All municipalities in Norway, including Deatnu-Tana, are responsible for primary education (through 10th grade), outpatient health services, senior citizen services, unemployment and other social services, zoning, economic development, and municipal roads. The municipality is governed by a municipal council of elected representatives, which in turn elect a mayor. The municipality falls under the Indre Finnmark District Court and the Hålogaland Court of Appeal.
|Party Name||Name in Norwegian||Number of|
|Socialist Left Party||Sosialistisk Venstreparti||1|
|Local Lists||Lokale lister||3|
|Total number of members:||19|
Deatnu-Tana is situated along the lower river basin of the Tana River, which borders Finland along most of its course. People live in small settlements along the river, notably Sirma, Polmak, Rustefjelbma, Seida, Skiippagurra, Austertana, and Tana bru. Most inhabitants of Tana are Sami people, and the Sami language and culture are today promoted by the municipality and the schools.
The river Tana has represented a mainstay in the economy, as it is one of Europe's main salmon rivers, and it empties into the Tanafjorden. River transportation is traditionally done by long, narrow river boats, that are still in use, albeit motorized. Lakes in this area include Geassájávri, Nissojávri, and Sundvatnet. At Tana bru, the Tana Bridge (part of European route E6 and European route E75) crosses over the Tana River. The nearest airports are Vadsø Airport (about 70 kilometres or 43 miles away) and Kirkenes Airport (about 130 kilometres or 81 miles away). Kirkenes Airport (but not Vadsø) has direct flights to Oslo.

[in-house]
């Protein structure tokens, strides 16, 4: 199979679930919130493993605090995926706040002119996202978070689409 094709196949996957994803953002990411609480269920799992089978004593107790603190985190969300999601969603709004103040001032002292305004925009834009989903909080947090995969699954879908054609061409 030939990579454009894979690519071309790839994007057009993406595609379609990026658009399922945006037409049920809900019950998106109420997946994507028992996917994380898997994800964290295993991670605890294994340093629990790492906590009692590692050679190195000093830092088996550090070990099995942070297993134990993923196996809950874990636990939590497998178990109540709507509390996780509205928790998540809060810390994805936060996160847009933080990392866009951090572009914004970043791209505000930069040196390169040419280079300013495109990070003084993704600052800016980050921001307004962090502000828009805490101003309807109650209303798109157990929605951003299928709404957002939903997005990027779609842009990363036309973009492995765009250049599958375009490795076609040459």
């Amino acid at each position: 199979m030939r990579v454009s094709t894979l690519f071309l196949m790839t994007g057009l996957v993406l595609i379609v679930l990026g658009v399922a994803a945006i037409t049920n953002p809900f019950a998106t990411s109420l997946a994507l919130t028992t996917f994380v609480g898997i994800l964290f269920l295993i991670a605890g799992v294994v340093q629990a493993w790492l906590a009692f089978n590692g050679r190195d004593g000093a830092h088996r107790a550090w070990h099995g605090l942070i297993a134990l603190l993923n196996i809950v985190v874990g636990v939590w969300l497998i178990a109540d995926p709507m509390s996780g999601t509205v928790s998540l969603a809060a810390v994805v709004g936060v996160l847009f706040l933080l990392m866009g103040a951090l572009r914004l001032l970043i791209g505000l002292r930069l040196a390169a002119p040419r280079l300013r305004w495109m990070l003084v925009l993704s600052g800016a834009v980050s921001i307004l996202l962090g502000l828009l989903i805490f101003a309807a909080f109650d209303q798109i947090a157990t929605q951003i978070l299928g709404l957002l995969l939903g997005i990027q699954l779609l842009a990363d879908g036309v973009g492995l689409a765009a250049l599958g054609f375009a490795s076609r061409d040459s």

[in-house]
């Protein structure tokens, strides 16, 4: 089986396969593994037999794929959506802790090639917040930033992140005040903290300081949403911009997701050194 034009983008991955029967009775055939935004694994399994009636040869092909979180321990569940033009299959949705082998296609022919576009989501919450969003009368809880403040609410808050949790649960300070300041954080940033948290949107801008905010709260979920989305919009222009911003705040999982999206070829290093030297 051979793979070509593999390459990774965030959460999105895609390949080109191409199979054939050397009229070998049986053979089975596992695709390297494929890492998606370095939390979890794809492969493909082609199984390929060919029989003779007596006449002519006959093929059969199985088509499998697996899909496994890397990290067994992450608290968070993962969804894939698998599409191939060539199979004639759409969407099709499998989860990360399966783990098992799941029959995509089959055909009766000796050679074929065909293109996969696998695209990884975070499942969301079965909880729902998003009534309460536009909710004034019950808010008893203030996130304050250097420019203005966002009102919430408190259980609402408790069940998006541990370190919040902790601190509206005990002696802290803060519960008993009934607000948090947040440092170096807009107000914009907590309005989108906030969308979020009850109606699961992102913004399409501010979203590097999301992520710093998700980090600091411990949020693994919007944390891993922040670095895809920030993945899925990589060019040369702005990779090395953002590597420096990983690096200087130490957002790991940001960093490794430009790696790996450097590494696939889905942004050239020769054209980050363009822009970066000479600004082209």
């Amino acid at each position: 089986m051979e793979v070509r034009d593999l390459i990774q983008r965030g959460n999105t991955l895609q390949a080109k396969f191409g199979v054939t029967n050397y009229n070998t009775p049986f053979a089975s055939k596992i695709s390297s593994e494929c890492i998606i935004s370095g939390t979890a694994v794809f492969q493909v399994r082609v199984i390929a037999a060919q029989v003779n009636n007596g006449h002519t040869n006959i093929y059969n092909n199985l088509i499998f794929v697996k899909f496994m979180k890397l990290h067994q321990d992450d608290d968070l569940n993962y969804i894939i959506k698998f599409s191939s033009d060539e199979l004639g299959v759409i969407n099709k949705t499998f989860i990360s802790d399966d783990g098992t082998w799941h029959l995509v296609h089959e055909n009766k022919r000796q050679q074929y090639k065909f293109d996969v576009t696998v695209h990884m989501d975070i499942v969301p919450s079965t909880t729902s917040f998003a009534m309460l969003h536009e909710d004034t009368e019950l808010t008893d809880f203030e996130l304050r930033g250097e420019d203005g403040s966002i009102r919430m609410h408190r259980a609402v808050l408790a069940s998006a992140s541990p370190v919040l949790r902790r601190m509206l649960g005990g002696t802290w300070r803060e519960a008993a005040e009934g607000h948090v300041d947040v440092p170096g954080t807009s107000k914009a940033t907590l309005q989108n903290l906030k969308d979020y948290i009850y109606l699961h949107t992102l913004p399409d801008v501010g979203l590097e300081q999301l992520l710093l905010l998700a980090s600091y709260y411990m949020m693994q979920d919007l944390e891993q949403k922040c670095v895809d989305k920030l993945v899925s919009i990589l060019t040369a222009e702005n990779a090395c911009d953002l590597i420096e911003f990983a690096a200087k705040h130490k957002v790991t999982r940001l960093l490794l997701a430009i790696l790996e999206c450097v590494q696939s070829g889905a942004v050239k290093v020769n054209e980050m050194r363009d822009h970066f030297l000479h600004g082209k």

With the Tana River flowing through wild and spectacular habitat, the municipality of Tana has one of the most spectacular gatherings in Norway. As many as 25,000 goosanders can accumulate along the Tana waterway system. Add to this, thousands of common eider and long-tailed duck, then you have one of the largest concentrations of wildfowl in Norway.
|Climate data for Rustefjelbma, Tana|
|Average high °C (°F)||−7.3
|Daily mean °C (°F)||−12.2
|Average low °C (°F)||−18.2
|Average precipitation mm (inches)||39
|Average precipitation days (≥ 1 mm)||11.2||8.5||7.6||6.7||5.8||8.4||9.5||9.9||11.0||12.3||10.4||11.1||112.4|
|Source: Norwegian Meteorological Institute|
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- "Stadnamn og rettskriving" (in Norwegian). Kartverket. Retrieved 2018-07-13.
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- Statistisk sentralbyrå (2017). "Table: 06913: Population 1 January and population changes during the calendar year (M)" (in Norwegian). Retrieved 2017-09-09.
- Jukvam, Dag (1999). "Historisk oversikt over endringer i kommune- og fylkesinndelingen" (PDF) (in Norwegian). Statistisk sentralbyrå.
- "Ot.prp. nr. 111 (2001-2002)" (in Norwegian).
- "Endring av skrivemåten for tospråklige kommuner" (in Norwegian).
- "Civic heraldry of Norway - Norske Kommunevåpen". Heraldry of the World. Retrieved 2018-06-03.
- Hansen, Tore, ed. (2016-05-12). "kommunestyre". Store norske leksikon (in Norwegian). Kunnskapsforlaget. Retrieved 2018-06-03.
- "Table: 04813: Members of the local councils, by party/electoral list at the Municipal Council election (M)" (in Norwegian). Statistics Norway. 2015.
- "eKlima Web Portal". Norwegian Meteorological Institute. Archived from the original on 2004-06-14.